Hong Kong activist Joshua Wong banned from running in local election
One of Hong Kong’s most prominent pro-democracy activists has been barred from running in upcoming district council elections, as anti-government protests continue to rock the semi-autonomous Chinese city.
Joshua Wong, who helped lead massive pro-democracy protests in Hong Kong in 2014, became the only candidate banned from running in the November poll. Previously candidates have been barred from elections to the city’s parliament, but not district councils, which handle local affairs.
In a letter, the returning officer supervising Wong’s election said he had not abandoned the belief that independence could be an option for Hong Kong’s future. This would be in violation Hong Kong’s de facto constitution, which states that the city is an inalienable part of China.
Speaking at a press conference Tuesday, Wong said the decision “is clearly politically driven.”
“I do not propose separatism as an option in the self-determination,” Wong said. “The returning officer has falsely interpreted my political stance.”
He said the decision was due to his prominence as an activist, saying it was an “order from Beijing, a political mission from Beijing.”
Wong said he is “actively considering” appealing the ruling, and urged supporters to vote for pro-democracy candidates in the election.
The district council election, set to be held on November 24, will be the first test of public opinion amid the city’s biggest political storm since its handover to China in 1997. Protesters have been demanding an independent investigation into allegations of police brutality and greater democratic freedoms. More than 2,000 people have been arrested, with some protesters lighting fires and throwing petrol bombs in clashes with police.
District councils are consultative bodies on local affairs in Hong Kong, and the election will return 452 councillors for a four-year term.
Wong initially submitted his nomination on October 4, and has since received three letters from election officials asking him to clarify his political beliefs.
The returning officer, Laura Liang Aron, explained in her letter that Wong has not distanced himself from Demosisto, a political party he founded in 2016, which she said has a “consistent” belief that Hong Kong independence should be an option in any future exercises of “democratic self-determination.”
She also said that while Wong had categorically stated he did not support Hong Kong independence, he only did so because Chinese President Xi Jinping had earlier warned that any attempt to split China would “end in crushed bodies and shattered bones.”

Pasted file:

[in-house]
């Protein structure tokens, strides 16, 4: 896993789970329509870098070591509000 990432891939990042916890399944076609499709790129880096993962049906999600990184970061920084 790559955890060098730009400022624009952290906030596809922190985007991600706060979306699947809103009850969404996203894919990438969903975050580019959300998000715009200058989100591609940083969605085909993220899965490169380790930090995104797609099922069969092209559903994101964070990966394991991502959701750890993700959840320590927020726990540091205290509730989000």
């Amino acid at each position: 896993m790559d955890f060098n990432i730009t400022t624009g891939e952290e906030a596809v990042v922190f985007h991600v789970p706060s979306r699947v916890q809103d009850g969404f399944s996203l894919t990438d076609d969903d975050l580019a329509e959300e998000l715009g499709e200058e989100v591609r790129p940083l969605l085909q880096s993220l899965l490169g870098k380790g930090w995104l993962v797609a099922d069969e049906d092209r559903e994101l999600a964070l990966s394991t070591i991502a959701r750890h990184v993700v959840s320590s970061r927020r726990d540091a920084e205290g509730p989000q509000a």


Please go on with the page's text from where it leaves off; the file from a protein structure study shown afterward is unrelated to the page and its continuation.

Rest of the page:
“Both Demosisto and he were pressed to saying that they have given up the notion as a compromise, instead of a genuine intention,” Aron said.
The Hong Kong government said in a statement it “agreed to and supported the decision by the Returning Officer,” adding that “there is no question of any political censorship, restriction of the freedom of speech or deprivation of the right to stand for elections.”
Wong was the last candidate to receive an answer regarding his nomination.
Josh Hawley, a Republican US senator from Missouri, urged the Hong Kong government to confirm Wong’s candidacy in a tweet last Friday.
“Here’s a test of Beijing’s intentions toward Hong Kong: will they allow pro-democracy champion Joshua Wong to run … or will they intervene & disbar him? The world is watching,” he posted.
Speaking at a press conference Tuesday, Hong Kong leader Carrie Lam reiterated calls for protesters to stop “extreme violence” before starting a political dialogue to resolve grievances.
“I feel that many Hong Kong people may have some unhappiness and grievances about the government policies,” Lam said when responding to a question from CNN’s Kristie Lu Stout. “(But) the situation we are now facing is anti-government violence, so the most effective solution is to tackle the violence head on.”
In August, Wong and other high-profile democracy activists were arrested for charges relating to the ongoing Hong Kong protests, including “inciting others to participate in unlawful assembly” and “organizing unauthorized assembly”, which could carry sentences of up to five years in prison if convicted. He has previously served time in jail over the mass protests in 2014.